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2019 Blue Bird Circle Award

Karen Ballban-Gil

Profile written by Solomon Moshé, MD

Karen Ballaban-Gill

Karen Ballaban-Gil, MD, the recipient of the 2019 CNS-PCN Outstanding Training Director Award has been the leader (and poster child) of the Child Neurology residency program at the Albert Einstein College of Medicine/Montefiore Medical Center since 2001. Upon assuming the role of director, Karen modified the training program, restructuring it to reflect the changing nature of child neurology. She added many outpatient experiences, including outpatient rotations in developmental pediatrics, rehabilitation medicine, and subspecialty outpatient clinics, including epilepsy clinic, and autism clinics. She also added a monthly continuity clinic for residents to follow up patients in the outpatient setting whom they initially consulted on as inpatients, allowing them to have more of a “private practice” experience in addition to their weekly teaching pediatric neurology clinic. In recognition of her excellence, Karen was appointed as Associated Director of the Isabelle Rapin Division of Child Neurology at the Albert Einstein College of Medicine/Montefiore Medical Center. Isabelle must be smiling, indeed, as she was the proud mentor and guiding light in Karen’s career in child neurology.

Karen developed a core curriculum for the pediatric neurology trainees and organized lectures on this curriculum. Together with the training director of the child psychiatry program, she organized bimonthly joint conferences with the child psychiatry team. She was instrumental in organizing a weekly teaching conference with the pediatric neurosurgery team, to improve the educational experience and patient care of patients with pediatric neurosurgical/ neurological disorders.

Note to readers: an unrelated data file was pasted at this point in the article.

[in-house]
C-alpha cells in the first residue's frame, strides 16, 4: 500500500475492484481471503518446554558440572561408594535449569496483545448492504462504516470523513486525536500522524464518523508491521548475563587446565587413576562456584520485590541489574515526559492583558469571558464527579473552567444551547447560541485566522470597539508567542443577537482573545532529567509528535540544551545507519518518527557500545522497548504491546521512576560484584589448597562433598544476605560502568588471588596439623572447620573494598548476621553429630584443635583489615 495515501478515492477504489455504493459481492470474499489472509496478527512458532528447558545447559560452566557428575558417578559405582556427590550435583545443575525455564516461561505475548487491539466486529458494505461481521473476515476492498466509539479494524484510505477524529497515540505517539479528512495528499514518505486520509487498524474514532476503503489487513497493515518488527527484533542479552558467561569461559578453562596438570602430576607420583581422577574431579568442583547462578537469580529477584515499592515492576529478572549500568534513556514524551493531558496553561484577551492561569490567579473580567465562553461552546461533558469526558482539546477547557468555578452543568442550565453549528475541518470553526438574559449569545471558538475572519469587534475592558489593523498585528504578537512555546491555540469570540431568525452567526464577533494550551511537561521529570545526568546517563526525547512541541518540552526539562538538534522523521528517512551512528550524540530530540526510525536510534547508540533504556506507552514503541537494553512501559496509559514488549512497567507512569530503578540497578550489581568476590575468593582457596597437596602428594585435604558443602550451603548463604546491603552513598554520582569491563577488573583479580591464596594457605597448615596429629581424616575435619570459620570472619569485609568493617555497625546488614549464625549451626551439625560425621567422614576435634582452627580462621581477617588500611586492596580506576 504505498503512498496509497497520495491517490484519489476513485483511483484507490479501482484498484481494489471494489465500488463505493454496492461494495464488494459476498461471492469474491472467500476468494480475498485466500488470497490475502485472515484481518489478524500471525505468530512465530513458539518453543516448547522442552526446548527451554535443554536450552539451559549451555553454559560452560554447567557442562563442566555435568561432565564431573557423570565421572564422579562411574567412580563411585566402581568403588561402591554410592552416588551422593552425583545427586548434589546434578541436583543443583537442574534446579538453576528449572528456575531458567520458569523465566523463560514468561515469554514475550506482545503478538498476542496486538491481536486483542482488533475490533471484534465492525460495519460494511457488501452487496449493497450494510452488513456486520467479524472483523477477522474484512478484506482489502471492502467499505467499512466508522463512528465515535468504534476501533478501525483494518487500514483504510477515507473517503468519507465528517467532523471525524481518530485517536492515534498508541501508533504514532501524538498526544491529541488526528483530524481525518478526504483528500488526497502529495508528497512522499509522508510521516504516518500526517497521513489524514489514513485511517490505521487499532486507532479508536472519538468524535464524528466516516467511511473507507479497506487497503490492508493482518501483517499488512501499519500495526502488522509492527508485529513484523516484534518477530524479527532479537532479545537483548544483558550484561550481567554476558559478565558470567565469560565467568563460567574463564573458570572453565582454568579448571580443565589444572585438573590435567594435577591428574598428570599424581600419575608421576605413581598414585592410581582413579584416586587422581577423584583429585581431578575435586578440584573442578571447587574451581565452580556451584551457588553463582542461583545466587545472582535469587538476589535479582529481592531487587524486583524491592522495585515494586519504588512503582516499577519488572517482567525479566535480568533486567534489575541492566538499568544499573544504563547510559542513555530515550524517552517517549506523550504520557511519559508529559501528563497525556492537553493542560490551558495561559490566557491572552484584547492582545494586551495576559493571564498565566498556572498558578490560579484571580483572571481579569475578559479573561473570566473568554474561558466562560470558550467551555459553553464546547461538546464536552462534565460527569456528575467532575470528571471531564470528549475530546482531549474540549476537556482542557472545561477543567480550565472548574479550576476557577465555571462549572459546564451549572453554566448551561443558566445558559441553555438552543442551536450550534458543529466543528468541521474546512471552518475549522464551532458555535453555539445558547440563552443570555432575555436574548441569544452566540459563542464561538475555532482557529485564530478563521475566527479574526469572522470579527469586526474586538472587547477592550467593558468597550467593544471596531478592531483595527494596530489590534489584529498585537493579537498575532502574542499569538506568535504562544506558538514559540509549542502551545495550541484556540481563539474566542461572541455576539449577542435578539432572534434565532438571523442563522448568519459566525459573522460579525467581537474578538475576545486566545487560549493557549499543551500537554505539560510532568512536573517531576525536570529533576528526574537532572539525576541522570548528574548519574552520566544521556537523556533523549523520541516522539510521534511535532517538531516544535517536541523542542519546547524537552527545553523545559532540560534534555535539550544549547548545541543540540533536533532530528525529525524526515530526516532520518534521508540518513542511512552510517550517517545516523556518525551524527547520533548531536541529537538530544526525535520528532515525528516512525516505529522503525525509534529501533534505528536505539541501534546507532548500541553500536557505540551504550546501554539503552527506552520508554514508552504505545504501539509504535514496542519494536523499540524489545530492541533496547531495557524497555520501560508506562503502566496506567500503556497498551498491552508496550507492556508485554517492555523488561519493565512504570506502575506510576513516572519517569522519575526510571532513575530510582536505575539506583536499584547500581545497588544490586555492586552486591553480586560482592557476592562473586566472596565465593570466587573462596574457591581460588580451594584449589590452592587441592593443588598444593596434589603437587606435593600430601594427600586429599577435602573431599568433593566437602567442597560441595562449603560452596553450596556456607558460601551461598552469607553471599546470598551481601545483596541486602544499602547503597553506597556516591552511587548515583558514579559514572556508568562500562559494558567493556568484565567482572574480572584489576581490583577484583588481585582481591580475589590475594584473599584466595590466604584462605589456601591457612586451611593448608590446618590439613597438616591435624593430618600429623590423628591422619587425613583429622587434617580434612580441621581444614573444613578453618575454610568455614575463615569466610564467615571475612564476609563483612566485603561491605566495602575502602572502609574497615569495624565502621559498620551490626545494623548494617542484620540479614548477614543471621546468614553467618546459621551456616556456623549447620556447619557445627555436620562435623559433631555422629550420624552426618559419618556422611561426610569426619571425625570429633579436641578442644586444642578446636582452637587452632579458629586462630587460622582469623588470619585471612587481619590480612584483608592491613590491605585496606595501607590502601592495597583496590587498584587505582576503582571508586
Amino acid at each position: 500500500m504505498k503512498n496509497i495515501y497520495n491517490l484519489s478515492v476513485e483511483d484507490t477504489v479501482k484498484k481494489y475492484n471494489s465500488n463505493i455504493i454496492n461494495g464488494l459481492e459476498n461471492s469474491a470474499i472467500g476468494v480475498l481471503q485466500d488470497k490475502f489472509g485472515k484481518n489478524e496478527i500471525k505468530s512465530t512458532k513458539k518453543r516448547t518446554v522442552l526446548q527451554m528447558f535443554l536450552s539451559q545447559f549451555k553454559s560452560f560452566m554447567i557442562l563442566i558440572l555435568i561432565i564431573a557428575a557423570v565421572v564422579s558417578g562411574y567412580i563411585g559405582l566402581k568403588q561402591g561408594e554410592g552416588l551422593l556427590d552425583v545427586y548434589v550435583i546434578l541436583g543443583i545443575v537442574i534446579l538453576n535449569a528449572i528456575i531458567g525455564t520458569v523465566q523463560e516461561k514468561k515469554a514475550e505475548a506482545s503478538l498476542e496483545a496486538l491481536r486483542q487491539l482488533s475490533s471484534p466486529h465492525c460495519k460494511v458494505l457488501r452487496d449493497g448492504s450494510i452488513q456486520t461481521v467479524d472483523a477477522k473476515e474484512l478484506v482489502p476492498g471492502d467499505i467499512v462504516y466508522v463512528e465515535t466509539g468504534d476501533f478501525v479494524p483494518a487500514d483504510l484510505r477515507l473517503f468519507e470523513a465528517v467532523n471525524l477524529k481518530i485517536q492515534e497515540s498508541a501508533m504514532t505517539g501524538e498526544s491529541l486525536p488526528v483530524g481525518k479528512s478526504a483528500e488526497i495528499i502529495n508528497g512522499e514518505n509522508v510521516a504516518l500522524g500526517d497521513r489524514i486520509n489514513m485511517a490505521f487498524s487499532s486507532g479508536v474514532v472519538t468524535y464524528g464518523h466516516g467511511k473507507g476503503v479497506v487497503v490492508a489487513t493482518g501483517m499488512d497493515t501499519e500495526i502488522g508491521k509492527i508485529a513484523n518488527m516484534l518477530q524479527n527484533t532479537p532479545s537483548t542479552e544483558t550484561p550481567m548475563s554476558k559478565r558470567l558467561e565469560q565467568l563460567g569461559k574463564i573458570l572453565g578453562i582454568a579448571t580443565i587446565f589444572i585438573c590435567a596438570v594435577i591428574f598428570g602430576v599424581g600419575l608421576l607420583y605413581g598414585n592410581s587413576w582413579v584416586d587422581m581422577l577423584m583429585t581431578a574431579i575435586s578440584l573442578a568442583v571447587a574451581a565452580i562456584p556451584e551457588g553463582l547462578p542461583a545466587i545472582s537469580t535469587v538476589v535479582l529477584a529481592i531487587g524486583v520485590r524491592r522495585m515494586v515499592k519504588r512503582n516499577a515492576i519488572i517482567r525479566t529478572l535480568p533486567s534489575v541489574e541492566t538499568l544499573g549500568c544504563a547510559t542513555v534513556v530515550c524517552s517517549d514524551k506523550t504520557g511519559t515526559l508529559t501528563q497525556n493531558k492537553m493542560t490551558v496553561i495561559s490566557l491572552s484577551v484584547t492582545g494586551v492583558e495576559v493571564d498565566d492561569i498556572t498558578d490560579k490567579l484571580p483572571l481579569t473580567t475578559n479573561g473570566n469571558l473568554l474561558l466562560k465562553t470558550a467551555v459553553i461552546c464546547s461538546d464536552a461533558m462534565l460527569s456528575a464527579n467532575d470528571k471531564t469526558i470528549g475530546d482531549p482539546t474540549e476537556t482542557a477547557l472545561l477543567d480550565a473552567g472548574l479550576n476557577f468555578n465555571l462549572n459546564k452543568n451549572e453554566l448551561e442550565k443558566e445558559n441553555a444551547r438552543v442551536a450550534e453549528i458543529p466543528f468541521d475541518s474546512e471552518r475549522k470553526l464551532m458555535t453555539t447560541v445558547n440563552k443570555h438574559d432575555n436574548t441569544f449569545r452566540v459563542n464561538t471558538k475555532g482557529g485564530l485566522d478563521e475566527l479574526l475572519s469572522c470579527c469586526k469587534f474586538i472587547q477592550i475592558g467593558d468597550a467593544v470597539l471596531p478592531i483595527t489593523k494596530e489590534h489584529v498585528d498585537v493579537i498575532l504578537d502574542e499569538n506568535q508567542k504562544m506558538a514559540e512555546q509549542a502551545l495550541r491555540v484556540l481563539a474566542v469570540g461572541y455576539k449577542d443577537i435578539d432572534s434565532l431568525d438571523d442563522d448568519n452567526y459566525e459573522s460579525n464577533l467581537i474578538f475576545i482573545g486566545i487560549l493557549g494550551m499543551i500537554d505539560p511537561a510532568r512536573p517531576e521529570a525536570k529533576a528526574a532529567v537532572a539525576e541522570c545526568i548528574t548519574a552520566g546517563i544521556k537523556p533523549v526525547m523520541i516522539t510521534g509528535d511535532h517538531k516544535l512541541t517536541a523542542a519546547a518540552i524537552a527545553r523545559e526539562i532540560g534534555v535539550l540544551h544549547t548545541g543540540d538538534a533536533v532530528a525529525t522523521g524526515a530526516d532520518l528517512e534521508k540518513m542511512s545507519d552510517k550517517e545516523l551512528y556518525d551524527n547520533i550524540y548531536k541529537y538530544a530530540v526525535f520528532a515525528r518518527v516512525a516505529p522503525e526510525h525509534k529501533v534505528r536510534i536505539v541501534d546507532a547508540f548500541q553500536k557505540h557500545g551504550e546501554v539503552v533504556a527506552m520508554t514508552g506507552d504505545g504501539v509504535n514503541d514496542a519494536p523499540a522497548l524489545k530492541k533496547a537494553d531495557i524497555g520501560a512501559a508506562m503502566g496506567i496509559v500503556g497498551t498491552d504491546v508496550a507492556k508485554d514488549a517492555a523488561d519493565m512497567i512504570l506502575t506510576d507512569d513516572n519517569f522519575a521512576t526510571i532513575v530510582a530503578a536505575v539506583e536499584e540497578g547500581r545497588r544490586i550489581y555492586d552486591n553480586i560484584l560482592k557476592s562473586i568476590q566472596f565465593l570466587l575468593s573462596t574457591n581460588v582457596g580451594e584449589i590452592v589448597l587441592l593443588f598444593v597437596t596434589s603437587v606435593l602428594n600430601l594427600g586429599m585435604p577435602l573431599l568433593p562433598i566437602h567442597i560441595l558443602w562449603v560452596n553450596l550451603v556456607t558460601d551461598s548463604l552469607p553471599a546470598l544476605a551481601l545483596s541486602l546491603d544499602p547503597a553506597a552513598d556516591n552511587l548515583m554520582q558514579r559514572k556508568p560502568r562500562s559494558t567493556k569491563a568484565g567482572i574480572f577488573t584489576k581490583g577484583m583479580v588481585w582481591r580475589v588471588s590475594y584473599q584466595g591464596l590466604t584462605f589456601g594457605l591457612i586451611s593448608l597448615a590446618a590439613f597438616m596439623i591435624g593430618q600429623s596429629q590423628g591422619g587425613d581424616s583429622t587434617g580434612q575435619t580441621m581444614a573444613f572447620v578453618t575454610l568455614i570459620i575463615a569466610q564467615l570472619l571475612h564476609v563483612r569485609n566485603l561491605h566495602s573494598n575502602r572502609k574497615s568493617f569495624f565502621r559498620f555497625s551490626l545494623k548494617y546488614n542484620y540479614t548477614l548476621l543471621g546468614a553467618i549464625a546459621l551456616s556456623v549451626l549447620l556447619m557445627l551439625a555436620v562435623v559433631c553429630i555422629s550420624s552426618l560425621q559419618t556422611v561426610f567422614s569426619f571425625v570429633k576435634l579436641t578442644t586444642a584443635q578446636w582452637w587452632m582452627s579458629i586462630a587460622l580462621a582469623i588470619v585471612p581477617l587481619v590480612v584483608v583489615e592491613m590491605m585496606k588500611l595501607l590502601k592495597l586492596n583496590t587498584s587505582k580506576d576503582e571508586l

As the demands of the ever increasing numbers of inpatient consultations began to impinge on the teaching time (and therefore learning experiences) of the residency program, Karen reorganized the service to have two attendings: one with primary teaching responsibilities, the other, the hospitalist, to manage the clinical responsibilities of the inpatient service. Karen also reached out to other institutions in the New York area to develop relationships and coordinate new rotations for residents in subspecialty areas where Montefiore’s program did not have the depth of knowledge to give the residents sufficient experiences, including in neurooncology, neurogenetics and neuroimmunology. Karen has been instrumental in setting up centers of excellence for pediatric neurology care at Montefiore Medical Center/Albert Einstein College of Medicine, helping to coordinate multidisciplinary clinics that care for children with complex neurological disorders, such as the Tuberous Sclerosis and Neuro-Cutaneous clinic, the Tristate Rett Center, and the Multiple Disciplinary Muscular Dystrophy Association (MDA) clinic.

Karen worked with the pediatric emergency department (ED), hospitalists and other pediatric subspecialists to develop treatment protocols and guidelines in order to decrease the reliance on our house staff to do inpatient consultations and improve the quality and timeliness of care that our patients receive, both inpatient and outpatient. Examples of these protocols include development of an evaluation, treatment and referral pathway for infants with suspected brachial plexus injuries in our newborn nurseries,; development of an evaluation and referral pathway for children referred to our ED or outpatient offices for evaluation of (suspected) papilledema; development of an evaluation and rapid referral pathway for children with new onset seizures; and, most recently, the development of a pediatric stroke pathway for the Children’s Hospital at Montefiore. This last endeavor involves coordination of multidisciplinary care, including neuroradiology, pediatric interventional neuroradiology, neurosurgery, pediatric intensive care, pediatric hematology and our adult stroke service, as well as championing the development of the pediatric stroke pathway (order sets, pediatric NIH stroke scale, etc.) in the EPIC medical records system.